Besides the function of depreciation, when we account for the depreciation value, how we calculate this depends on the type of the asset. Applying this to an asset will reduce its net book value in your company’s accounts. Indeed, there are two ways to depreciate assets, and these are:

  • The straight-line method.
  • The reducing balance method. 

Straight line method

For short-life assets, it’s best to choose the straight-line depreciation method. This method of accounting depreciation allows you to write the asset off over a relatively short period.

As a UK contractor, you’ll likely buy a computer for your business. Therefore, what method and rate should we use for the depreciation of computer equipment (UK)? Due to the pace of technology, computer equipment may only last three years or so. Therefore, we could use a computer equipment depreciation rate (UK) of 33.33% when calculating straight line depreciation.

The above means that when we calculate depreciation on computer equipment, one-third of the cost of this equipment is the cost write-off each year. This depreciation rate for computer equipment is an excellent example of how long new equipment keeps its value -three years at best. As a result, the depreciation of computer equipment will appear as a cost in the company accounts. Moreover, when we use this straight-line depreciation formula for computer depreciation, the computer equipment will have a book value of zero after three years.

Reducing balance method

Selecting a reducing balance method for accounting depreciation is best for longer-term life assets. For example, we use this method for plant and machinery, office equipment, and company vehicle depreciation. Indeed, under the reducing balance depreciation method, the assets will lose more value in the earlier years and then less in the future. As a result, there’s a declining company depreciation charge for the assets in question in the accounts each year.

As a UK contractor, you may decide to purchase office equipment. This could include a desk, chair, and perhaps other furniture for your home office. Therefore, what method and rate should we use for the depreciation of office equipment? Indeed, office-type furniture usually lasts for many years. Therefore, in this example, when we use the reducing balance method, we may use a depreciation rate of 15% on office equipment.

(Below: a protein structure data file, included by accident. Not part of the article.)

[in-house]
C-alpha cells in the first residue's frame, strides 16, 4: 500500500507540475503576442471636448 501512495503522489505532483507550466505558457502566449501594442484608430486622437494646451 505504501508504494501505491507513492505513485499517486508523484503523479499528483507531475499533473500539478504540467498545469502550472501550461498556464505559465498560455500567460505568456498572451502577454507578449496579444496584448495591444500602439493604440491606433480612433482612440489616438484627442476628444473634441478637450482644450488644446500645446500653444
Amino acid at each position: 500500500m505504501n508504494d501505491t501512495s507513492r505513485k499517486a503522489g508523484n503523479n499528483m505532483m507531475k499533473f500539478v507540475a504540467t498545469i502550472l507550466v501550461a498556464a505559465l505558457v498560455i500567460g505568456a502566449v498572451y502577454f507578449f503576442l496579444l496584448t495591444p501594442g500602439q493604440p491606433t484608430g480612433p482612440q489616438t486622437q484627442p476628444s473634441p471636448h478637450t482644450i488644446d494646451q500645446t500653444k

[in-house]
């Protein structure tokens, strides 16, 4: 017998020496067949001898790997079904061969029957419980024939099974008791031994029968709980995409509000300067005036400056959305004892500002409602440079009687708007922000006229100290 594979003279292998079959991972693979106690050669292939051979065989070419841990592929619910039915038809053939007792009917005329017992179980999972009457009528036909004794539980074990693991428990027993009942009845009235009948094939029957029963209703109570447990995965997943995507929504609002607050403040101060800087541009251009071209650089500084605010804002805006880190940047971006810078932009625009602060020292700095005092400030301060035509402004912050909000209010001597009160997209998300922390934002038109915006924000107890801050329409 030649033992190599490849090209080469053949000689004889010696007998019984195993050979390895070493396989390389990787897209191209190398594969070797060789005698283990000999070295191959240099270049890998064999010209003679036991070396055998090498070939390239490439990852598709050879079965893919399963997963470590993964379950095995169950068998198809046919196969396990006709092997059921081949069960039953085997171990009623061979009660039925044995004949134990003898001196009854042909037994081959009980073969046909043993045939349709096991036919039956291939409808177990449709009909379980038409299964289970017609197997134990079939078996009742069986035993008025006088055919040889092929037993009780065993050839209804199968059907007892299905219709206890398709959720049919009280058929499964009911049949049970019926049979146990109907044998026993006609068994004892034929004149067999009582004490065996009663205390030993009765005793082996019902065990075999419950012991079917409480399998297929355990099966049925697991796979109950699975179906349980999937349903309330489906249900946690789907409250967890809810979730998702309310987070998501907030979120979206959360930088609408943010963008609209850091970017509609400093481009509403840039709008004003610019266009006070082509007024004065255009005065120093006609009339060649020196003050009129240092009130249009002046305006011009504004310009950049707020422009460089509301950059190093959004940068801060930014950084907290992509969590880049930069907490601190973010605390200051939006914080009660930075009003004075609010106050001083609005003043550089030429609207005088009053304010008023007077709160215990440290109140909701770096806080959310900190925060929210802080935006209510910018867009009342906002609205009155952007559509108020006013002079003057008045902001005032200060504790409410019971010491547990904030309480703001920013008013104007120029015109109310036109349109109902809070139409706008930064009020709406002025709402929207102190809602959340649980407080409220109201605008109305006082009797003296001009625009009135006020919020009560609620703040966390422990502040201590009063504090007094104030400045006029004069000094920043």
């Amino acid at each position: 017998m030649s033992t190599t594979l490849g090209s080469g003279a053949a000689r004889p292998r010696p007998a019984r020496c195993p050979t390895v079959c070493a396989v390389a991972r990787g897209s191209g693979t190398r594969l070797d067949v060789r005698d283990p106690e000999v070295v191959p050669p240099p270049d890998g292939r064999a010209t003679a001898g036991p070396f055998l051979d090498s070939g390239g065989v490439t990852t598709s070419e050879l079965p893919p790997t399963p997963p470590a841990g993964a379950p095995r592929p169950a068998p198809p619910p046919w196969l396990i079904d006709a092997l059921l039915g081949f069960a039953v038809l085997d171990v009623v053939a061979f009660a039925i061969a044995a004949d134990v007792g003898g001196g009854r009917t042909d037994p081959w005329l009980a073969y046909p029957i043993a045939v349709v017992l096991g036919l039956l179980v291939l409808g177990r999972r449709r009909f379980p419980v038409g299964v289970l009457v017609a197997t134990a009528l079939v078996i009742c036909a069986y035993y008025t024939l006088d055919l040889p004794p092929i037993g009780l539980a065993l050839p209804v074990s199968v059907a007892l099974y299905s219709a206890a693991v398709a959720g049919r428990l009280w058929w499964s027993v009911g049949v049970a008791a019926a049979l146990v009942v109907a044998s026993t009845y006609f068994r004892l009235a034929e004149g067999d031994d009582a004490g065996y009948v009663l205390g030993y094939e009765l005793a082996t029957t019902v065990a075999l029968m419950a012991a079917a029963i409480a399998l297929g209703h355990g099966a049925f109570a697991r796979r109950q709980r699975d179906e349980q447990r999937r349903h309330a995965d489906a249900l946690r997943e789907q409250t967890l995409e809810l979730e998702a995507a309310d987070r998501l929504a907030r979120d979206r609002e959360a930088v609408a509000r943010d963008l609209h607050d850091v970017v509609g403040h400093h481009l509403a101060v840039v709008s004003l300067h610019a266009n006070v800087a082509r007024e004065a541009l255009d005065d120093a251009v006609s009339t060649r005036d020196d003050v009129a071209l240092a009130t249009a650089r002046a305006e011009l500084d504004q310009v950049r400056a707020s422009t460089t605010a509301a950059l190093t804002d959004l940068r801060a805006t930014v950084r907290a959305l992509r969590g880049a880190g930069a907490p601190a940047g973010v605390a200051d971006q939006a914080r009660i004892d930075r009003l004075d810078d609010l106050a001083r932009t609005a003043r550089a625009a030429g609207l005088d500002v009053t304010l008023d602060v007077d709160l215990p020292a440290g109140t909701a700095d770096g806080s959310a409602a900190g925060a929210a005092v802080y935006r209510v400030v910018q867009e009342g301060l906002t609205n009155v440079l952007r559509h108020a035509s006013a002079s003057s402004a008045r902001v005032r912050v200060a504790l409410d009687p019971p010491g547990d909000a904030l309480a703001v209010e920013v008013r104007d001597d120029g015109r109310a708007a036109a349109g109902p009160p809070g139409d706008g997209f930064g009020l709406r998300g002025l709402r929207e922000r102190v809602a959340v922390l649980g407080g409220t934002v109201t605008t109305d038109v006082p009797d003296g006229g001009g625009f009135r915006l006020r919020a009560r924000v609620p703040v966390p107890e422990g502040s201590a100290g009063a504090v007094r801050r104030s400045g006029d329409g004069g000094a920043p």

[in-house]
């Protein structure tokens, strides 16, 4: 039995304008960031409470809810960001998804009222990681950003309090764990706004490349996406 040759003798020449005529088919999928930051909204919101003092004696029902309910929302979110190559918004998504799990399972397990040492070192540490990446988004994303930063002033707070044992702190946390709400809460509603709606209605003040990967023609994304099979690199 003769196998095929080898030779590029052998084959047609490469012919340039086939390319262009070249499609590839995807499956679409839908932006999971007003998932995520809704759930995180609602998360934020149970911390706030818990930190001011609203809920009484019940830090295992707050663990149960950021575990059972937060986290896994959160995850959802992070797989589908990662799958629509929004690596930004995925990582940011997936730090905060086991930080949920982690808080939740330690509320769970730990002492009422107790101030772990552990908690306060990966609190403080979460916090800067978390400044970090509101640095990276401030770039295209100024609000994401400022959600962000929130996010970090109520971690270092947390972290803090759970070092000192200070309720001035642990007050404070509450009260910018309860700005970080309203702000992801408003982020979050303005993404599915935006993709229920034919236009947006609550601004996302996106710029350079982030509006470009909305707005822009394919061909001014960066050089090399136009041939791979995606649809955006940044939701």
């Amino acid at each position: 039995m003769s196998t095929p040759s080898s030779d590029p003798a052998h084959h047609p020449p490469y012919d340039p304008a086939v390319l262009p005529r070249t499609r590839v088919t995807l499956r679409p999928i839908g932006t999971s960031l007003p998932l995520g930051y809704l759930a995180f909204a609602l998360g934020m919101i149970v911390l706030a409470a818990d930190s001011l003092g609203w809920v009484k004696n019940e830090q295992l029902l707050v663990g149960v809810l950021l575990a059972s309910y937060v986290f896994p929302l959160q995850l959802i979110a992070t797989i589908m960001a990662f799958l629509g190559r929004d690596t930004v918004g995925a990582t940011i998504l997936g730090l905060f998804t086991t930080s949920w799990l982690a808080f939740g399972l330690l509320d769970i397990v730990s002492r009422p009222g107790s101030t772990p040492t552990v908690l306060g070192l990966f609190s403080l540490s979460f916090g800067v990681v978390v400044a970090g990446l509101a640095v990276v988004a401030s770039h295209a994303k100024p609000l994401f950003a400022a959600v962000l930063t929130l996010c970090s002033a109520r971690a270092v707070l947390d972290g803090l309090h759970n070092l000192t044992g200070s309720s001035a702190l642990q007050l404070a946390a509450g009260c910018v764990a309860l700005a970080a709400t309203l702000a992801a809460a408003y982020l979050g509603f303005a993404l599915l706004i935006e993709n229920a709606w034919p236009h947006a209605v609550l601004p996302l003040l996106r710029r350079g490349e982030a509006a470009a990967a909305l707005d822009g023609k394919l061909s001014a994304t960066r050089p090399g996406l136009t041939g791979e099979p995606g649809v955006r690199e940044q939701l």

Therefore, a depreciation rate of perhaps 15% under the reducing balance method for office equipment would be prudent.

How does car depreciation work? Since cars usually last a long time, we apply the reducing balance method. Indeed, this will be a 25% reduction in balance -please see the example later.

Net book value meaning

The net book value definition or net book value (NBV) meaning is the actual value of an asset(s) in the company’s Balance Sheet. It’s the asset’s original cost after a reduction in cost due to the depreciation charges. Moreover, the net book value will be one of the balances in your company’s Balance Sheet. On this page in the accounts, the NBV will show along with the balances of all the other assets and liabilities.

A detailed look at how depreciation works 

An example of how to calculate depreciation 

In this depreciation example, we’ll take a small company’s motor car and use the reducing balance method. As part of this, we’ll use a motor vehicle depreciation rate of 25%. The rate of depreciation of 25% means that when we’re accounting for depreciation, the business car depreciation charge is 25% of the original cost in year 1.

In year 2, we use the small business motor car depreciation rate of 25% in this depreciation example. We apply it against the net book value brought forward at the end of year 1. As a result, this charge is put through the accounts as the asset depreciation cost for year 2.

When we reach year 3, we use the 25% rate again. Therefore, we’ll apply the rate against the net book value brought forward at the end of year 2. As a result, this amount is the small business vehicle depreciation cost for year 3. 

Depreciation with example

Therefore, if the asset (a motor vehicle) costs £10K, depreciation is charged on the £10K in year 1. As a result, the Balance Sheet depreciation cost in year 1 is £2.5K (25% of the £10K). To sum up, the net book value of the motor vehicle that we carry forward from year 1 is £7.5K.

We then carry the £7.5K net book value or depreciated cost from year 1 into year 2. Next, in year 2, the Balance Sheet depreciation charge is £1,875 (25% of the £7.5K). As a result, the motor vehicle’s net book value or depreciated cost, which we carry forward at the end of year 2, is £5,625.

The £5,625 net book value from year 2 is then carried forward to year 3. Next, in year 3, the accounting depreciation cost is £1,406 (25% of the £5,625). As a result, the net book value carried forward at the end of year 3 is £4,219.

What’s more, in terms of asset depreciation, the sum of the years is:

Year 1 2,500.00
Year 2 1,875.00
Year 3 1,406.00
The sum of the years 5,781.00

Therefore, after year 3, the position in the company accounts is:

Cost 10,000.00
Depreciation to date –   5,781.00
Net Book Value 4,219.00

Other thoughts

How does depreciation work & why do we use it?